The Emerald cocktail is proof that there are many roads to cocktail bliss. It’s also a fine Irish whiskey cocktail that’s as easy to craft as it is to sip.
Crafting Emerald cocktails reminds us that mixology is a deep sea with a bottom that’s practically impossible to reach. Every time we craft one cocktail, we discover ten more that are similar. In this case that cocktail is the Manhattan.
The Emerald is so similar to a classic Manhattan cocktail that some people refer to it as an Irish Manhattan. But we prefer the cocktail’s original name since we’re fans of both the color and the gem.
What Is An Emerald Cocktail?
There’s no need to adjust your screen.
While you might expect an Emerald cocktail to be green, its hue is actually amber. This cocktail’s moniker has everything to do with the heritage of its primary ingredient and nothing to do with the cocktail’s color.
To nobody’s surprise, Irish whiskey hails from Ireland. Unlike the Emerald cocktail, Ireland is known as the ‘Emerald Isle’ due to its abundance of grasslands and general greenery. Thus, think of the cocktail as more of a tribute to the Irish nation than a color.
If your heart is set on imbibing a green cocktail, the Emerald is not for you. However, you’re in the right place if you’re looking for a simple yet sophisticated sipper featuring Irish whiskey. You can imbibe Emerald cocktails at pubs in Dublin but you can also craft them at home.
Emerald Cocktail Ingredients
The Emerald cocktail’s ingredients are similar those in a Manhattan but with a few twists. Here are the ingredients you’ll need to craft an Emerald cocktail at home:
None of these ingredients are exotic. In fact, you probably have them all in your liquor cabinet and pantry.
In addition to Irish whiskey, the Emerald cocktail recipe calls for two more liquors – sweet red vermouth and orange bitters.
To craft our Emeralds, we use Jameson Irish whiskey from Ireland, Carpano sweet red vermouth from Italy and Angostura orange bitters from Trinidad and Tobago. Pushing the cocktail’s ‘internationality,’ we use oranges grown in Portugal’s Algarve for garnish.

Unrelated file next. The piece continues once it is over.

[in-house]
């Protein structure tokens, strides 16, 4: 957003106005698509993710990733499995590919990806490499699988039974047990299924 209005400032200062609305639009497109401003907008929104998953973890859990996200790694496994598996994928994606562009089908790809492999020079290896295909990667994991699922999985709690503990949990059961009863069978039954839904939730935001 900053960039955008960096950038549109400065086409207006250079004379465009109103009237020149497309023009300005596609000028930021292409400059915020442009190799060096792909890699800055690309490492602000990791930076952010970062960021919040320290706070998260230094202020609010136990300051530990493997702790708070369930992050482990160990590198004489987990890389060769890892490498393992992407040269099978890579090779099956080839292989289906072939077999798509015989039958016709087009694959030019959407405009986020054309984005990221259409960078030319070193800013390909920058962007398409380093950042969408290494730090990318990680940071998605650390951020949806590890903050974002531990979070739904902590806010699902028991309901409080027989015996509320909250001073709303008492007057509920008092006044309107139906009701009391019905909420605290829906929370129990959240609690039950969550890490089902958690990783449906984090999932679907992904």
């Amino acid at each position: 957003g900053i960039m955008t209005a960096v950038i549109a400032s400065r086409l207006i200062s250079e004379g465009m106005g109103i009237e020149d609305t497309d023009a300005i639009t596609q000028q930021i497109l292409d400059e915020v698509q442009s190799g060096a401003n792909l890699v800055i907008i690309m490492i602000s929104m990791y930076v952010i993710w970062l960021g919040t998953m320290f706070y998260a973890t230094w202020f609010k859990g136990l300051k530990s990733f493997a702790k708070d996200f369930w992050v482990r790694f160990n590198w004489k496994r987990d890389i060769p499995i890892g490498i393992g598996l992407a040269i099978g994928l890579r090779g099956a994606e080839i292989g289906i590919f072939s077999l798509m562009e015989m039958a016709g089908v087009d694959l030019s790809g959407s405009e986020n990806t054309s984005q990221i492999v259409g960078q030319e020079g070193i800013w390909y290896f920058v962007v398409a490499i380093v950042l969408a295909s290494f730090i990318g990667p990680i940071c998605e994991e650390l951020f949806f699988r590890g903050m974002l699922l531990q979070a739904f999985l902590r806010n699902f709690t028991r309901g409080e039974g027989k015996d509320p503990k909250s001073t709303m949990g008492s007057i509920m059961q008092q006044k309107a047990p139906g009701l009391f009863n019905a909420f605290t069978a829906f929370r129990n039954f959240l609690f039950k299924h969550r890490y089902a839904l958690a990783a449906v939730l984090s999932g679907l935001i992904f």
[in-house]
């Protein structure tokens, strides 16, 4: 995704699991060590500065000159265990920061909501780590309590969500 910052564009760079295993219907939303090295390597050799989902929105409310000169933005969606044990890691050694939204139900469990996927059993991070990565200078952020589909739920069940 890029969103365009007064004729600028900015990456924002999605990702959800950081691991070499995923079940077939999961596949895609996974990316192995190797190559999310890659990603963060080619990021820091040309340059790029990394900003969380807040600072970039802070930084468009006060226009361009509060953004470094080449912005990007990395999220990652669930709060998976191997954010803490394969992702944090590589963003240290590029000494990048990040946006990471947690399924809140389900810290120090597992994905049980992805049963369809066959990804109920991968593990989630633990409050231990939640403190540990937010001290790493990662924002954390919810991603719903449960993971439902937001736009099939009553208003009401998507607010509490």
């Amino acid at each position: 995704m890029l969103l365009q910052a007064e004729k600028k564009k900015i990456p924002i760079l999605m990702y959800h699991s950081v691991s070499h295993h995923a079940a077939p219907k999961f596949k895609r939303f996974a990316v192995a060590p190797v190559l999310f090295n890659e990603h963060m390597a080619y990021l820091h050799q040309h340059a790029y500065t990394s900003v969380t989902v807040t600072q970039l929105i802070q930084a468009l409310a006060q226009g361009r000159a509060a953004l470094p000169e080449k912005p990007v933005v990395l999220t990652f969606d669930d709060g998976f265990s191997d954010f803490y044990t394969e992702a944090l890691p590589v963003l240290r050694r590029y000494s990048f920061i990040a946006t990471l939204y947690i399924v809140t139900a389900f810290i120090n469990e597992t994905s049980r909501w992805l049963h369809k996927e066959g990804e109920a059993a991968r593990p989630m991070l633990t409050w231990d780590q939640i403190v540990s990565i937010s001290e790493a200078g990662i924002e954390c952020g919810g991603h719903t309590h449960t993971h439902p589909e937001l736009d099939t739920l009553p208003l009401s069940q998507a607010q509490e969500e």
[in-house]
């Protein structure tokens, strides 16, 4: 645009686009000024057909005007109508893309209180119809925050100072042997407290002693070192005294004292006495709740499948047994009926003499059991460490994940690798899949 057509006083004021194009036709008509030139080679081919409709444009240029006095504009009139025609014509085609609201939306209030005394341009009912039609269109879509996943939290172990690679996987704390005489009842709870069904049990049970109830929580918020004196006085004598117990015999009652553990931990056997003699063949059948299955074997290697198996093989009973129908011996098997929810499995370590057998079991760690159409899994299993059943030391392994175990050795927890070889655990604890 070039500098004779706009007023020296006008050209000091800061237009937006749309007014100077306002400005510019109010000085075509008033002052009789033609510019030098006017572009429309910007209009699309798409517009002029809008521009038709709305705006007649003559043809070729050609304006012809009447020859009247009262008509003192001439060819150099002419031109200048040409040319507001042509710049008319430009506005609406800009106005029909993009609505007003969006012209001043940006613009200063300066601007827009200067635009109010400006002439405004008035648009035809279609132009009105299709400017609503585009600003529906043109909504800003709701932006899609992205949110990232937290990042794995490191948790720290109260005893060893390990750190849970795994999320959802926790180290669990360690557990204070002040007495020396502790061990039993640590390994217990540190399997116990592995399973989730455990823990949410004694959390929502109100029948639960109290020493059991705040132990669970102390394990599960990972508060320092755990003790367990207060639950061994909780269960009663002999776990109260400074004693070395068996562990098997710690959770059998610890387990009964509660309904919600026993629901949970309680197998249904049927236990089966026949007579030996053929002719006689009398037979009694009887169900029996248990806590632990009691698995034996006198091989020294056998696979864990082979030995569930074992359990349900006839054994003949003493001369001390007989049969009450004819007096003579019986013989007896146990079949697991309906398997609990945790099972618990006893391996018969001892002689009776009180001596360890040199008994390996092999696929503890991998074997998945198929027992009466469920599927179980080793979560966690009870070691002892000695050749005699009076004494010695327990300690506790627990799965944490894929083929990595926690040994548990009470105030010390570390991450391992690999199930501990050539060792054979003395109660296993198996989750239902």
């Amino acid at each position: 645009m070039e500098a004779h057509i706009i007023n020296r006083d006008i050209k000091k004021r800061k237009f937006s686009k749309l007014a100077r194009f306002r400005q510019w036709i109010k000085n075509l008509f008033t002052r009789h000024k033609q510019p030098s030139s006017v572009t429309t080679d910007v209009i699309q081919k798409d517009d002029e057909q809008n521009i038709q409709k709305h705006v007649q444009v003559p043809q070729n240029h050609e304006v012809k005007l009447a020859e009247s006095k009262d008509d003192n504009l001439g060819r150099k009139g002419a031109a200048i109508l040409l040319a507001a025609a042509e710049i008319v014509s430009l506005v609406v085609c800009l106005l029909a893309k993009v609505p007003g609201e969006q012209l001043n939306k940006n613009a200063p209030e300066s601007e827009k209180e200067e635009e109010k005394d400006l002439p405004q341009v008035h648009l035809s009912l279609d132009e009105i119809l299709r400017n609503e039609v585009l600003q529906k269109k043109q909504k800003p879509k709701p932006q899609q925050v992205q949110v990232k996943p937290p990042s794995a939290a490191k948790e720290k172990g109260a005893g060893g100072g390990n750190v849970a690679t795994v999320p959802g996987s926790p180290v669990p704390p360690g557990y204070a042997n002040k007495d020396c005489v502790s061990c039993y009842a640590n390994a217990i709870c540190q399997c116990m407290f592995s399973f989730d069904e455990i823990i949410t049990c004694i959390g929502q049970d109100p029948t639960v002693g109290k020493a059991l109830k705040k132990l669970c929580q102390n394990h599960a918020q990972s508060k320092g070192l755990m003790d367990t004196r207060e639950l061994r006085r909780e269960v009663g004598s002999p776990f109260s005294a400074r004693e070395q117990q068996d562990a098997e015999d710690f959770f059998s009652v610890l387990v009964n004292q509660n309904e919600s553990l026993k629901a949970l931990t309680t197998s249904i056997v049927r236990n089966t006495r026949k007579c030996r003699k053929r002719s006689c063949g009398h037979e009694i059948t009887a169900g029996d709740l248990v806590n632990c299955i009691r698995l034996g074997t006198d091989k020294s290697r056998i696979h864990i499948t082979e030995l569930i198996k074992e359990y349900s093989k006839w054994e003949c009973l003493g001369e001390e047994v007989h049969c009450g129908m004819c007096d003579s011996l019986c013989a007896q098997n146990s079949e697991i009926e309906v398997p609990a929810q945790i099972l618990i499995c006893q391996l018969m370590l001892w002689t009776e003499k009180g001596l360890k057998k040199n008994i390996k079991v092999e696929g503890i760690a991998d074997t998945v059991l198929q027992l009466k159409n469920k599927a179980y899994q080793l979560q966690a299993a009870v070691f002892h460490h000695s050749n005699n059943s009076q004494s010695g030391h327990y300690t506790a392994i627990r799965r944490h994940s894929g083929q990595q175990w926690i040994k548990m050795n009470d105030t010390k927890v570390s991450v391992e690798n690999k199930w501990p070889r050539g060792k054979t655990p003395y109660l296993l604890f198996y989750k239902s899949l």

How To Craft An Emerald Cocktail
The first step is to measure the Irish whiskey and sweet red vermouth. We use a Japanese jigger in this and other cocktail recipes to ensure accurate measurements and clean pours.
You’ll want to pour both liquors directly into a mixing glass as you measure each. You can use a shaker or tall glass if you don’t have a mixing glass.
The next step is to add a dash of orange bitters.
Don’t skip this step as it completes the cocktail’s flavors!
Add a handful of ice and stir until the ingredients are combined and chilled.
Strain the cocktail into a glass of your choice. We used a lowball glass but a coupe glass would work too.
Express the glass rim with an orange peel.
Finally, drop the peel into the glass as garnish.
Emerald Cocktail Alternatives
The following two cocktails are both similar to the Emerald. We say craft all three to find your personal favorite.
Discover 10 essential bar tools for the home mixologist.
The Emerald cocktail is a whiskey cocktail crafted with Irish whiskey, sweet red vermouth and orange bitters.
No. Despite its name, the Emerald cocktail is amber.
Irish Whiskey, Sweet Red Vermouth, Orange Bitters, Ice (for stirring) and Orange Peel (garnish)
Using Irish whiskey is the way to go when crafting a Emerald cocktail. We like to use Jameson Irish Whiskey but you can use your favorite bottle.
The Emerald cocktail is stirred, not shaken.
We use a lowball class when we craft this cocktail and we recommend that you do the same.
While it’s always a good time to drink an Emerald cocktail, it’s an ideal cocktail to serve at St. Patrick’s Day celebrations.
Did you craft this cocktail? If so, please rate the recipe below.
- 2 ounces Irish whiskey
- 1 ounce sweet red vermouth
- 1 dash orange bitters
- orange peel (garnish)
- ice cubes (for mixing)
- Pour Irish whiskey and sweet red vermouth into a mixing glass.
- Add a dash of orange bitters.
- Add a handful of ice cubes and stir until liquids are mixed and chilled.
- Strain into a glass of your choice.
- Express the glass with orange peel.
- Drop the orange peel into the glass as garnish.
Thirsty For More Irish Whiskey Cocktails?
About The Authors
Daryl & Mindi Hirsch
Saveur Magazine’s BEST TRAVEL BLOG award winners Daryl and Mindi Hirsch share their culinary travel experiences and recipes on their website 2foodtrippers. Since launching the site in 2012, they’ve traveled to over 40 countries in their quest to bring readers a unique taste of the world.
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Original Publication Date: March 11, 2022